The Rays Need Their Depth Early

Yesterday, news broke that right-handed starting pitcher Jeremy Hellickson had surgery to remove loose bodies from his elbow and will be out until mid-to-late May. The childish part of me wants to make a quip about the loose bodies teaming up with those ever antagonistic free radicals, forcing a counter-insurgency executed with surgical precision. It would seem the childish part of me has succeeded.

The less childish part of me wonders how this setback affects the Tampa Bay Rays in 2014. The short answer is, not much, but there are a number of trickle down effects that are worth exploring.

As always, the Rays have tough competition in the AL East. To win the division, they have to top the defending World Champion Red Sox – a team that FanGraphs’ Depth Charts considers the best in baseball. In the process, they’ll also need to edge past the Yankees, who magically remembered that payroll constraints don’t apply to them. The Rays could try to settle for a Wild Card spot, but the Blue Jays and Orioles would like to throw their hats into that ring, not to mention teams from the other divisions. Plus, who wants to set their sights on a one game play-in. It suffices to say, the Rays might need more than The Extra 2%.

Thankfully, the Rays have sufficient depth in the rotation to absorb this loss without batting an eye. It’s the next loss that will be a big problem. Hellickson is a solid mid-rotation pitcher who appeared to suffer some bad luck on his way to a 5.17 ERA and 4.22 FIP last season. During the three previous seasons, Hellickson substantially outperformed his FIP, which caused some observers to expect continued success. Alas that was not to be. At full health an ERA and FIP around 4.25 is a reasonable expectation.

One issue with Hellickson is that he hasn’t gone deep into games the past two seasons. After averaging about 6.5 innings per start in 2011, Hellickson managed 5.7 innings per start in 2012 and just 5.5 innings in 2013. That puts extra strain on the bullpen which can add up over the season. Joe Maddon may find games where he opts to lean on David Price or Alex Cobb an extra inning to get one of his guys some extra rest. And while it’s generally true that relievers are better than starters, too much work can affect a reliever’s stuff or contribute to injury. The ripple effects are small, but they’re definitely there.

Hellickson will probably be replaced by Jake Odorizzi, who was acquired as part of the James Shields-Wil Myers trade. Odorizzi comes with similar expectations to Hellickson – Steamer and Oliver call for a FIP around 4.40. That’s slightly worse than Hellickson, but it also includes negative regression in the walk rate he posted last season. He has a small sample of major league performance, in which we’ve seen a low 90’s fastball and a tendency toward fly balls. That’s fine for Tropicana Field, but it could pose issues when away at Yankee Stadium, Fenway Park, Camden Yards, or the Rogers Centre. All four parks are very friendly to fly balls.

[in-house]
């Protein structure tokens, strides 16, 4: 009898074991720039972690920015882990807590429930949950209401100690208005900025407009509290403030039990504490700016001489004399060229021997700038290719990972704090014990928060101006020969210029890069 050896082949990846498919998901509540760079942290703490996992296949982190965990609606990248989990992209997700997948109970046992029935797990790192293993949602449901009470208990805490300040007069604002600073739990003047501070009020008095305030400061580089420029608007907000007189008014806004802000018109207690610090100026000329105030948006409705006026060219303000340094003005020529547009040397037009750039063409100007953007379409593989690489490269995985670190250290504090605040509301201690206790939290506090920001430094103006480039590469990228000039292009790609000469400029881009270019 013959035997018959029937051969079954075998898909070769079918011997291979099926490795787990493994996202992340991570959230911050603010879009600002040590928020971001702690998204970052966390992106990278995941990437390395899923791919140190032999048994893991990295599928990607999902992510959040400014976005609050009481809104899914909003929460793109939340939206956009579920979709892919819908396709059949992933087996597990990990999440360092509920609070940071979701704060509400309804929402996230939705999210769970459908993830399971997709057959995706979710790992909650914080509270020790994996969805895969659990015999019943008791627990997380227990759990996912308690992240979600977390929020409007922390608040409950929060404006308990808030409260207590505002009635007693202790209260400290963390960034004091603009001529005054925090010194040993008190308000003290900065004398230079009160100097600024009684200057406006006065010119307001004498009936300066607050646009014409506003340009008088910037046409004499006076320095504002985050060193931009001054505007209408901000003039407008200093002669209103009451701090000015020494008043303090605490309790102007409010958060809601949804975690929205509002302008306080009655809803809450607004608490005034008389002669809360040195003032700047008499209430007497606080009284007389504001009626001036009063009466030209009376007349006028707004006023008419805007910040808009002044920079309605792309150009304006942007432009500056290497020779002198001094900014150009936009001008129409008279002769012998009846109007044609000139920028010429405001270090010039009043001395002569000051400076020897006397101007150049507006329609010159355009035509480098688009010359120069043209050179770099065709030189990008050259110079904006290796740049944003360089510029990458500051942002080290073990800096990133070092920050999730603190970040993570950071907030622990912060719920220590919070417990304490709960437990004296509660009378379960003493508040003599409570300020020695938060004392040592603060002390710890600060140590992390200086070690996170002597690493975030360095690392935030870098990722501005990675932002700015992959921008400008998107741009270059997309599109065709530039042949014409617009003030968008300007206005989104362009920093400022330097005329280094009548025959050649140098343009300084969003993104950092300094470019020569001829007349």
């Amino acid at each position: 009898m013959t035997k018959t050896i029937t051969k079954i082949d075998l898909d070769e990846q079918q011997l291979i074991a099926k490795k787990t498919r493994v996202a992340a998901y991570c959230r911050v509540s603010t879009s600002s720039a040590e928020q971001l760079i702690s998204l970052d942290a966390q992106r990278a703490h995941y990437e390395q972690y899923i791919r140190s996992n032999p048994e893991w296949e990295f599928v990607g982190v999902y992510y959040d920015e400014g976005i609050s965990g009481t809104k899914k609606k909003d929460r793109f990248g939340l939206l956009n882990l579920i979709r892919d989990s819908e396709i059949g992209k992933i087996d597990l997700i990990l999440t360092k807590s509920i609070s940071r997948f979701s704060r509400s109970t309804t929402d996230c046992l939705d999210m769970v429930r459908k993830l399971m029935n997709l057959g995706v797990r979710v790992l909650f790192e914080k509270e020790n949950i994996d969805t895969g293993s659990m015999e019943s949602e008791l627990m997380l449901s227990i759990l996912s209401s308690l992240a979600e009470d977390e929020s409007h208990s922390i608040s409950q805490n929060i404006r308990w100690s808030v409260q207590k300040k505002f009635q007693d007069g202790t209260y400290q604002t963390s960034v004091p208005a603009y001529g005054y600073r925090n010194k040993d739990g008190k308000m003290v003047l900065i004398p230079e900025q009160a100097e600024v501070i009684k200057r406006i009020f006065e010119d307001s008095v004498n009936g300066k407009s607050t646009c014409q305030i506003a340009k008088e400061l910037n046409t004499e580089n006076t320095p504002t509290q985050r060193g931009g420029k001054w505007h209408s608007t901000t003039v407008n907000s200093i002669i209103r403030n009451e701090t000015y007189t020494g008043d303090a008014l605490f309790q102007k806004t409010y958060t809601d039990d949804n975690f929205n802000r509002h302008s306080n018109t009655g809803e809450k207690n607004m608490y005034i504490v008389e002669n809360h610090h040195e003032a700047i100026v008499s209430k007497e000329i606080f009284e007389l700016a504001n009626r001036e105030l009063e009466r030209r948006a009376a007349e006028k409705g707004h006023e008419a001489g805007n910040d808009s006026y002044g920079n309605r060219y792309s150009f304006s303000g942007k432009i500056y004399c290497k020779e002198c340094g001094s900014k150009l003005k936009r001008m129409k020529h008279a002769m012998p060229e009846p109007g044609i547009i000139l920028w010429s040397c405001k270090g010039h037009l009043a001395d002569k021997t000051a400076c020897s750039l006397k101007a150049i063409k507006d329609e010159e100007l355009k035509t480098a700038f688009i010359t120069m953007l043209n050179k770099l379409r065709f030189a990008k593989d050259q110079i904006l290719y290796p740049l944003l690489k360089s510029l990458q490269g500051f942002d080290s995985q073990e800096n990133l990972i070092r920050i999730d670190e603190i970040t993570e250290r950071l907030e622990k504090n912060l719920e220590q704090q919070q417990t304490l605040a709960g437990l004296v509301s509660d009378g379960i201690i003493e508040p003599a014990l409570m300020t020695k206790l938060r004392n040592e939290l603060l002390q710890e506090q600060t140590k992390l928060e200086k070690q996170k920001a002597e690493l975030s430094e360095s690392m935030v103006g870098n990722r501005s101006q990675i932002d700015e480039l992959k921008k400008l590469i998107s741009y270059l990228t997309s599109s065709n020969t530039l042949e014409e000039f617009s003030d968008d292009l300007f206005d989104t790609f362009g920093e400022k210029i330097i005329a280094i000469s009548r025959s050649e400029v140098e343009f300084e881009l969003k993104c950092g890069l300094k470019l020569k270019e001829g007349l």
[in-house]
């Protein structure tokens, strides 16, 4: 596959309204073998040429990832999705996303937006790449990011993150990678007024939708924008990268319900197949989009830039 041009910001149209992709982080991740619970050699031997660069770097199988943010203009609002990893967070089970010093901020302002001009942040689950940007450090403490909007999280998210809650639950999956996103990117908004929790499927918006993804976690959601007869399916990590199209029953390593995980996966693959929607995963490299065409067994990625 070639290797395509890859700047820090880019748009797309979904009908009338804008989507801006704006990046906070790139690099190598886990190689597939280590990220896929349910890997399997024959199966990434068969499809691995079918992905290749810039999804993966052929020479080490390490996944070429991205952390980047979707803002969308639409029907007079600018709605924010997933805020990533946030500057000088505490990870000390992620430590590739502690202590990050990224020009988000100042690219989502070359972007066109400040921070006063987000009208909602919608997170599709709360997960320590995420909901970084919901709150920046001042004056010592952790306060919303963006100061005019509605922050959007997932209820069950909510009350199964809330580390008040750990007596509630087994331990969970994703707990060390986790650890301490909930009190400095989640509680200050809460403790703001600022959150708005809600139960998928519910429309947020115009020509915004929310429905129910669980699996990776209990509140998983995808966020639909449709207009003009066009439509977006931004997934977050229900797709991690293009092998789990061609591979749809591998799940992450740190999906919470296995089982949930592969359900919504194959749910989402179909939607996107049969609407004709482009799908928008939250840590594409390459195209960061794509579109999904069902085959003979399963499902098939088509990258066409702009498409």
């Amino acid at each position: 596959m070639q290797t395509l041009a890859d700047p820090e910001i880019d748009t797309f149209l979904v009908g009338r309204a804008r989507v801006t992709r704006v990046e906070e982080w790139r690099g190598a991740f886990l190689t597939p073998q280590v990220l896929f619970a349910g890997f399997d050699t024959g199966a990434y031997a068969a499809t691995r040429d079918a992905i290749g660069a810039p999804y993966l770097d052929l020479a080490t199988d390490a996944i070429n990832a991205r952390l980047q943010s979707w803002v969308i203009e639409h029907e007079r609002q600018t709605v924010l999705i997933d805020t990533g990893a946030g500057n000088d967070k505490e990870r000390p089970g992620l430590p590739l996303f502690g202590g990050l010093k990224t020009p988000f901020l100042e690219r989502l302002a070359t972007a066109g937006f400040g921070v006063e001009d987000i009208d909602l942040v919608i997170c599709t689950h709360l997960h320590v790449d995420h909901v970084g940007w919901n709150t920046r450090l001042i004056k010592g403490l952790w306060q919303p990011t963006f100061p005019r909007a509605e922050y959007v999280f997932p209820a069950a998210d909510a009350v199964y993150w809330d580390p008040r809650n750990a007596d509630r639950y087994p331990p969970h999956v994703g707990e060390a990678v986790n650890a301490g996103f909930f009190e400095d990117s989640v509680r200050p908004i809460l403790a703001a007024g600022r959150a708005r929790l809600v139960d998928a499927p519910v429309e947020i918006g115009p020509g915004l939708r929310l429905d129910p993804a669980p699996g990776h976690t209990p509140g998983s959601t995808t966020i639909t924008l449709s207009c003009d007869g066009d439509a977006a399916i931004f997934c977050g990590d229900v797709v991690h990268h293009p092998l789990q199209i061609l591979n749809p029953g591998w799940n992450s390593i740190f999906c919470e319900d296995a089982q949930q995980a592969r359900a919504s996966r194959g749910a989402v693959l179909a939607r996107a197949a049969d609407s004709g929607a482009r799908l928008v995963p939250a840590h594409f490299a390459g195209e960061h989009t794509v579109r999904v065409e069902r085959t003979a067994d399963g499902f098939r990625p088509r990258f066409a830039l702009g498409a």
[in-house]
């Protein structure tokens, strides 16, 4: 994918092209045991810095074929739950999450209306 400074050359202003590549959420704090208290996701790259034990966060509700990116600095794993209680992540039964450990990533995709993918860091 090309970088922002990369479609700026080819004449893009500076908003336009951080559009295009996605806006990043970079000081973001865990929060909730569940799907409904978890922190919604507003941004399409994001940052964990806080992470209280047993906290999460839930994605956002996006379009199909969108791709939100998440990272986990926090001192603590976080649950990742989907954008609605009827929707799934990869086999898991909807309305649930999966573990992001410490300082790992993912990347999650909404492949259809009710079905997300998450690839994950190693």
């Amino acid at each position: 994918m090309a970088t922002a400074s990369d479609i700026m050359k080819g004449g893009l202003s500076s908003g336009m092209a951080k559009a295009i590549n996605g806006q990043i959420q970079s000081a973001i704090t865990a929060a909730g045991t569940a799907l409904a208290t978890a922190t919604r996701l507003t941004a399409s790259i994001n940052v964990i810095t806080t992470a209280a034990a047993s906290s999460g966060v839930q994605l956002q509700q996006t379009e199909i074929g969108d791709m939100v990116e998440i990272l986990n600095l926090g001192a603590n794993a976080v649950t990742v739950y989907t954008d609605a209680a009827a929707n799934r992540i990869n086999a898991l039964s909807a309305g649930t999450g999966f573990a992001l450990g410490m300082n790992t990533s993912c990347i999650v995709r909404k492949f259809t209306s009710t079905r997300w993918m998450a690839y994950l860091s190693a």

Odorizzi was originally slated to compete with Chris Archer for the fifth spot in the rotation, a job that most assumed would go to Archer. That would have left Odorizzi as a very capable sixth starter waiting in Triple-A or the bullpen. Now the club will depend on either Alex Colome or Enny Romero as the sixth starter. Both come with their share of warts. Colome is probably ready to contribute at the big league level – he made three mediocre starts last season – but he missed a big chunk of the season with a elbow strain. That’s often a precursor to Tommy John surgery, so relying upon him is worrisome. Romero on the other hand appears to need more seasoning and may have to settle for a bullpen role if he can’t improve his command and control.

The gut reaction might be, “well, the Rays only need to survive 45-60 days before Hellickson is back.” That assumes a smooth and on-schedule recovery, which is the norm for this sort of surgery but is not guaranteed. Meanwhile, five pitchers have to stay healthy if the Rays are to avoid calling upon their iffy depth. Last season, they needed 10 starters to get through the year and that was with giving 24 starts to Roberto Hernandez. More than likely, the club will arrange a contingency plan. They will either sign a few veterans to minor league contracts, make a trade, and/or give a long look to spring training invitees Matt Andriese and Victor Mateo.

On a related note, Hellickson’s surgery probably reduces the already small chance that Price is traded before the start of the season. The Rays will need Price to eat innings and anchor their top five if they hope to compete in the AL East. The downgrade from Price to Colome is probably much steeper than that of Price to Odorizzi. For the Rays to make a trade, they now must receive a major league ready pitcher in return, which severely limits their trade options. Alternatively, they could try to sign a cheap free agent from the remaining batch – Chris Capuano might be a good fit on a one-year contract.